So you want to write a nonfiction book? Here’s where to truly begin: market research what is selling already.
Youtube is awash with video advice on writing – it seems like many of us do firmly believe the old adage that everyone has a book in them.
Out of the many wannabe Advisors, this one video seems to me to be a great starting point – helping the new writer find out what you genuinely are interested in, what you offer in this genre, and cracking market research. (The audio has a slight recurring technical issue with occasional light phistling sounds on the audio, but I do think it’s worth living with that because the content is worth it).
What makes a book in your subject successful?
For me, this is THE key question covered so helpfully in this video. Once you know your chosen genre of nonfiction, Julie Broad recommends going straight to Amazon, and checking top 20 bestsellers in that genre. Simple. But genius.
This is terrifically easy research, at your fingertips.
- It instantly brings you up-to-date with trends and books in your area so that when you do get talking to publishers/agents you have common language. They will definitely be very aware of the best sellers and will mention them – imagine the difference between an author looking blank OR saying “Yes, my first chapter begins where that book leaves off….”
- You can see gaps in the market, where there aren’t books in your area
- For marketing your book with industry professionals, you can describe your book manuscript in quick shorthand – “it’s like ‘Xbook’ meets ‘Y book’
- It saves you from spending months writing a book which may be very similar to one hugely successful already.
- Amazon breaks down the genre you choose into lots of little sub-genres. This is fascinating because there are probably sub-genres in here which you wouldn’t have been aware of, outside the publishing world.
- Amazon allows a quick look at part of the contents (and usually the list of chapter headings) to get a quick feel for the style and what is covered
- Amazon includes a wide variety of formats including paperbook and audiobook
Make a chart of features in Top 20
In the video, Julie spells out the type of features to notice in bestsellers. She makes the good point that Amazon updates sales hourly, so it’s worth watching what is selling across a longer period, like a month, to spot the depth of any trends.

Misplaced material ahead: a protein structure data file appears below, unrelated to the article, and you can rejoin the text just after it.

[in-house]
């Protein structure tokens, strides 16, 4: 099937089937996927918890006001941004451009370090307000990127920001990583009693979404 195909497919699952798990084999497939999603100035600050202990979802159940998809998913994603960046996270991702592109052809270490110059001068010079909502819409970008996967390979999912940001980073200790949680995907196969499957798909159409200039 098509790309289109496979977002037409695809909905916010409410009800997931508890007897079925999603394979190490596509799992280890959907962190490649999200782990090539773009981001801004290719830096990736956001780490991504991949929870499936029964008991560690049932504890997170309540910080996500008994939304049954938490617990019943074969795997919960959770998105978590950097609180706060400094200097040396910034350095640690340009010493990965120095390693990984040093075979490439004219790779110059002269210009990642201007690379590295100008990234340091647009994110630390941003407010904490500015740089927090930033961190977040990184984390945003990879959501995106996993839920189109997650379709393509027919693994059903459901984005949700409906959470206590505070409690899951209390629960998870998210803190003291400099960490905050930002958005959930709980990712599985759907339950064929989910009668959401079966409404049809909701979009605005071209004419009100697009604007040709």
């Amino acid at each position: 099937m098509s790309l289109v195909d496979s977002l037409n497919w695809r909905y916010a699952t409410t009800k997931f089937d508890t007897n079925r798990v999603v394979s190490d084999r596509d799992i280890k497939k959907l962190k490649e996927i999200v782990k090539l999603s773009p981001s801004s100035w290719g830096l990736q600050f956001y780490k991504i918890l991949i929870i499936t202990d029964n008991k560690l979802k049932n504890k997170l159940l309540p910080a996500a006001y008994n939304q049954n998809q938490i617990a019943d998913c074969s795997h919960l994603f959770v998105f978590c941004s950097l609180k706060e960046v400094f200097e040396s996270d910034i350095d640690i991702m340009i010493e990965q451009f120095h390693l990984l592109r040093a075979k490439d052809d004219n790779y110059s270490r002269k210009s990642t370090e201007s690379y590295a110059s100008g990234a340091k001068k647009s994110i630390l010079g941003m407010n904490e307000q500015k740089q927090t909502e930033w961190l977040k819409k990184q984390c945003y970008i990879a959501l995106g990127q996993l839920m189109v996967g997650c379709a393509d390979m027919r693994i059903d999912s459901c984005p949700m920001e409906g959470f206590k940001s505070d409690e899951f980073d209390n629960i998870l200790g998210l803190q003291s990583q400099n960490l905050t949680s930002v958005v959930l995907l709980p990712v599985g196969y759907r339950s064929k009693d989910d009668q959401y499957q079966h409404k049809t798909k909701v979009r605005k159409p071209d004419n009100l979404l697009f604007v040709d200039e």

“If you do this before writing the book, you’re setting yourself up for sales success”
– Julie Broad, Book Launchers
Sunday Times Bestseller List
If you’re wanting to publish your book in the UK, it could be good practice to buy a Sunday Times occasionally as it contains the actual numbers of books selling well in fiction or nonfiction, hardback or paperback, in the previous week. The literary supplement of that paper will also be awash with interviews with the authors and reviews (often by other famous writers in that genre).
NOW for the real work – reading these bestsellers – books, listening to those audiobooks, listening to podcasts in this area. If you sigh and don’t want to – perhaps you aren’t interested enough in this genre to write it? Where you are truly interested and invested in the genre, you’ll enjoy this process, it is entering into conversation with a wide range of people, the movers and shakers, the thinkers and ranters. Some opinions will inspire you, others irritate or infuriate – but you will have a sense of what other people (and some of your own potential readers) are engaged with.
Picture the Scene
Imagine you are in a party. People are arriving and leaving, there is a pleasant hum of conversation. Suddenly, someone dressed completely inappropriately barges in the door, shouting loudly about something he feels strongly about, and speaking in such a thick foreign accent that it’s hard to understand. The ranter makes no attempt to greet the host, invite questions or listen to what anyone else is saying, turns on his heel and leaves the party. Would you find this rude? Would you be attracted to listen to what the person is saying?
This came to my mind as a metaphor for someone who does no market research, is not engaged with the topic/party and simply throws their book into it. Whereas, research beforehand and listening/reading what others are saying, shows respect.